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Thursday, 27 July 2017 00:00

Bar that serves drunk driver pays $2,000,000 in settlement for two people injured in crash.

Written by Jonathan Druckman

Two cousins were the victims of a devastating drunk driving accident.

Dram shop acts are laws that impose liability on bars and other commercial locations where alcoholic beverages are sold. In New Jersey the applicable statues are N.J. Rev. Stat. §2A:22A-1 and N.J. Rev. Stat. §2A:22A-4. They are designed to hold such establishments responsible for serving visibly intoxicated individuals for injuries that occur. Recovery is permitted when the defendant (typically the bar or bartender) knew or should have known that a customer was intoxicated. In some states, this standard is raised to “obvious intoxication that the individual presents a clear danger to himself and others”.

The motivation behind such laws is to prevent intoxicated individuals from harming others after a night of drinking out. By holding bars and other establishments liable, it encourages more active oversight of customers who bartenders are serving. Because of such laws, bartenders know that they should cut off a patron who has consumed too much alcohol to protect themselves from liability for any accidents that may occur due to that individual’s intoxication.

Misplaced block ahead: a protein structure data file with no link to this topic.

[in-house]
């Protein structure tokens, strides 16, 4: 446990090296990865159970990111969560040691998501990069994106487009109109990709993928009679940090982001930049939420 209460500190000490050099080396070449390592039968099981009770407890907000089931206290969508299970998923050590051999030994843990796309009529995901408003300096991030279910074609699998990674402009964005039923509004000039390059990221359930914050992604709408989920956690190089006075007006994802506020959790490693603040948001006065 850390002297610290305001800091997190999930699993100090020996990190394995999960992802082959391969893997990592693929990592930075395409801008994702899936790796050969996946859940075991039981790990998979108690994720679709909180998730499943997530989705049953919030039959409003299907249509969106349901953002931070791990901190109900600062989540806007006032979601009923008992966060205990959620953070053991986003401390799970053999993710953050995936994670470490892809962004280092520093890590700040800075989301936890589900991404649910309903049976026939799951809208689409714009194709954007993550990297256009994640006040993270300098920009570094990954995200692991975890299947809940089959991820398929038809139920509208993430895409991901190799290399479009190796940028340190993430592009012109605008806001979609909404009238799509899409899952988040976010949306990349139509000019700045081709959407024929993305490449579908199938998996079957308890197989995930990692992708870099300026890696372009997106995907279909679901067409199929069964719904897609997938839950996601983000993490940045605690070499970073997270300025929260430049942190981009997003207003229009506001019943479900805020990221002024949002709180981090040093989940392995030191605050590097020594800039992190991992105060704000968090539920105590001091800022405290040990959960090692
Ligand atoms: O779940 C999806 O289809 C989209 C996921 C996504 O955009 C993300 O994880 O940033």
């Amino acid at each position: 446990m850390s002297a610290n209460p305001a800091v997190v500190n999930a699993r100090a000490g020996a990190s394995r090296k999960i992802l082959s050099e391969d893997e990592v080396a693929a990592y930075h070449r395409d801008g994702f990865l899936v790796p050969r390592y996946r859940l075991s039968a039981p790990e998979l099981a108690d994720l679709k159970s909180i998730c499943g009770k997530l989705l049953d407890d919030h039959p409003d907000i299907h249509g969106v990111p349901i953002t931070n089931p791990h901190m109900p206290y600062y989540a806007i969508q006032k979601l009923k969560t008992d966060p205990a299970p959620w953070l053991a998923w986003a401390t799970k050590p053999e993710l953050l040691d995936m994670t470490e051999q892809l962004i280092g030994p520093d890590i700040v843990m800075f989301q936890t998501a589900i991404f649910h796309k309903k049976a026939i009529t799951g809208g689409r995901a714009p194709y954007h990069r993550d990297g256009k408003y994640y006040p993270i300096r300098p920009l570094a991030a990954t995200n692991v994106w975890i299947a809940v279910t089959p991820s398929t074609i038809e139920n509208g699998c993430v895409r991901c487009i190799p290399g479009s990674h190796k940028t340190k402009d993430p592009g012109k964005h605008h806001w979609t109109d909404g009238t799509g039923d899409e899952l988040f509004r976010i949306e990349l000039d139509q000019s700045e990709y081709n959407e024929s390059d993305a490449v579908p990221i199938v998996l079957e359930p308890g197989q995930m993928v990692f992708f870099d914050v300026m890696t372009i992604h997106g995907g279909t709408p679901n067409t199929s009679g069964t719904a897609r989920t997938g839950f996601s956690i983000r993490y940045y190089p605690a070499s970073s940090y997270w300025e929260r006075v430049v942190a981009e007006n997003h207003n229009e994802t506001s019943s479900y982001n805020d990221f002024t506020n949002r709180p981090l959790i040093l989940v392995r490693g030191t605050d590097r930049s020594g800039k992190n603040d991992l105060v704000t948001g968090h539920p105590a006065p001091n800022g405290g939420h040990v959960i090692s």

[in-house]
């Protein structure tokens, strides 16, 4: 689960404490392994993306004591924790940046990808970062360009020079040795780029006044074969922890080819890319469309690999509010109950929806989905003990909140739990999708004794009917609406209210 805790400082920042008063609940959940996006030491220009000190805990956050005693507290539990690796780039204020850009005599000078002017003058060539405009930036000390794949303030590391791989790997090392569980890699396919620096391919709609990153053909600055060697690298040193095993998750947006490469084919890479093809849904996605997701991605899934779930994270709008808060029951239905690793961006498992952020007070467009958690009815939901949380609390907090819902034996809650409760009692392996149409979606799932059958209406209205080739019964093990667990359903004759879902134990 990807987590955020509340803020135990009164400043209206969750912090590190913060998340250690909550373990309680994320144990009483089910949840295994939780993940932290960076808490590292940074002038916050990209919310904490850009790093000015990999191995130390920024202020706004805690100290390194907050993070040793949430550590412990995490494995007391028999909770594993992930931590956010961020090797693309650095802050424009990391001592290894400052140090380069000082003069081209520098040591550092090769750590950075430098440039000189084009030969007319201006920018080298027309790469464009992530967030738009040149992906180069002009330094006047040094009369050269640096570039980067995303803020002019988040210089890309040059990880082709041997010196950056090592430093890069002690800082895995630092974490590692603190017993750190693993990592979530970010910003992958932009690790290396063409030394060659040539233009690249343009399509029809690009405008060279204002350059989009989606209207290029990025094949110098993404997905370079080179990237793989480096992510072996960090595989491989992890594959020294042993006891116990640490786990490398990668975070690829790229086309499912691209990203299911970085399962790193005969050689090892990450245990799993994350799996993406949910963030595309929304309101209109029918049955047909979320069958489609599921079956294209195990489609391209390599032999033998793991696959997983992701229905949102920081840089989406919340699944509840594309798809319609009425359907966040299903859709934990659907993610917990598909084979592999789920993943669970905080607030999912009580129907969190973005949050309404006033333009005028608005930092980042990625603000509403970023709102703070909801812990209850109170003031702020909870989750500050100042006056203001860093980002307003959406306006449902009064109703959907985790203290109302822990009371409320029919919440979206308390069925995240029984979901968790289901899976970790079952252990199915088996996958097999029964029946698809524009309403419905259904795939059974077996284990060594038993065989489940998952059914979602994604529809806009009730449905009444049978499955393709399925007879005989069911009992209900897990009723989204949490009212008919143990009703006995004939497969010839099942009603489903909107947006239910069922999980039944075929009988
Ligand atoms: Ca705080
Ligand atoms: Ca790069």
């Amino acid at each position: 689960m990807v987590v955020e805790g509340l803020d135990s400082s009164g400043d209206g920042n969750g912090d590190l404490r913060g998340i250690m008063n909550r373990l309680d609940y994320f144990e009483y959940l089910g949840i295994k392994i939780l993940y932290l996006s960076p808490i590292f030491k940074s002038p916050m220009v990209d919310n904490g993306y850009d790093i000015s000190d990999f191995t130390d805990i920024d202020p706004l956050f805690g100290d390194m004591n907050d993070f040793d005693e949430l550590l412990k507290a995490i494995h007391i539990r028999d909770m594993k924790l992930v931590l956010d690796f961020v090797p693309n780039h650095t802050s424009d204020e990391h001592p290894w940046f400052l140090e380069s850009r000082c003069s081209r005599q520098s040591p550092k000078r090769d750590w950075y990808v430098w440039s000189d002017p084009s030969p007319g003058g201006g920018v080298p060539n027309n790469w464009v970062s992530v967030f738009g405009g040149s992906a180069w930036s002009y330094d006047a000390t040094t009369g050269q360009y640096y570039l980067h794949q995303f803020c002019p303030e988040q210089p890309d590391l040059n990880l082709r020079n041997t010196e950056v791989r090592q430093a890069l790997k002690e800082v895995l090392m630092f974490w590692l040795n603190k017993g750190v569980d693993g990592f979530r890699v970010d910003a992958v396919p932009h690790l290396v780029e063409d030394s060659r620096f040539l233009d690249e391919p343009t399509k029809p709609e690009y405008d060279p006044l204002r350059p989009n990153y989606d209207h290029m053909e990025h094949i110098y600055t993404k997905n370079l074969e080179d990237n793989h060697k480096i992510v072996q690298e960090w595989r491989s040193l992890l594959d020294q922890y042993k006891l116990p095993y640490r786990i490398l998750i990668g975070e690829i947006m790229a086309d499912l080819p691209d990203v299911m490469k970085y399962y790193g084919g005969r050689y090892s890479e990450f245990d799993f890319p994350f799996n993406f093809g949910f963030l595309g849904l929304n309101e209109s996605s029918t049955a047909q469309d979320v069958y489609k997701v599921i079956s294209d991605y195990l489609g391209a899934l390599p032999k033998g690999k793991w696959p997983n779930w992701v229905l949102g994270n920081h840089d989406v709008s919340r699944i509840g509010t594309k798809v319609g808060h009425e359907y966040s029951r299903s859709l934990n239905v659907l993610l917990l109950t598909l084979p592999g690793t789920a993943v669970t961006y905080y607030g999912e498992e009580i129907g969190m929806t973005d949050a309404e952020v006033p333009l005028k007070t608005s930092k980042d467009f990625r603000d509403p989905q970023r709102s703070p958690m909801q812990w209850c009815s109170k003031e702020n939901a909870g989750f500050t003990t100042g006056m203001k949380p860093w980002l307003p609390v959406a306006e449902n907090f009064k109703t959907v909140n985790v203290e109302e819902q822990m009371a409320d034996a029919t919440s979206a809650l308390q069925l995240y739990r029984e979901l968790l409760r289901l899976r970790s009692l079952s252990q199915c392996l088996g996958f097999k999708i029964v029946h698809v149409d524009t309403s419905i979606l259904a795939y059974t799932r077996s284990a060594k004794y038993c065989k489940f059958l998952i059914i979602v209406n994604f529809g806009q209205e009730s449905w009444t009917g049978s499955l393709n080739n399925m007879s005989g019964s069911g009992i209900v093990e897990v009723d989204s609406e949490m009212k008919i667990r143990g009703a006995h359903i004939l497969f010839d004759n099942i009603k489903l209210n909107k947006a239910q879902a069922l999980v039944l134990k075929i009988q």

In this recent case, that two cousins suffered severe and permanent injuries after a drunk driver struck their vehicle from behind on Route 9 in Old Bridge, New Jersey. The Middlesex County suit yielded a $2.05 million settlement offer. One victim sustained a traumatic injury to her brain and ultimately lost vision in one of her eyes. The drunk driver had a BAC three times the legal driving limit and is currently in jail. Both plaintiffs are just 20 years old.

Before the crash, the drunk driver had been at Ale House Tavern & Tap in Sayreville where he had allegedly been drinking for several hours. His own auto insurance carrier agreed to pay the full $50,000 policy limit, but obviously this was well short of the damages that the passengers of the other vehicle sustained. Fortunately, the pub had $2 million in insurance coverage which was accessible to the plaintiffs via dram shop act liability. The driver should have been cut off from alcohol well before he was reached this level of intoxication which was three times the legal driving limit. The case was set for trial later this year.

If you have been injured due to the negligence of a drunk driver call the law offices of Druckman & Hernandez for a free consultation with an experienced lawyer. 

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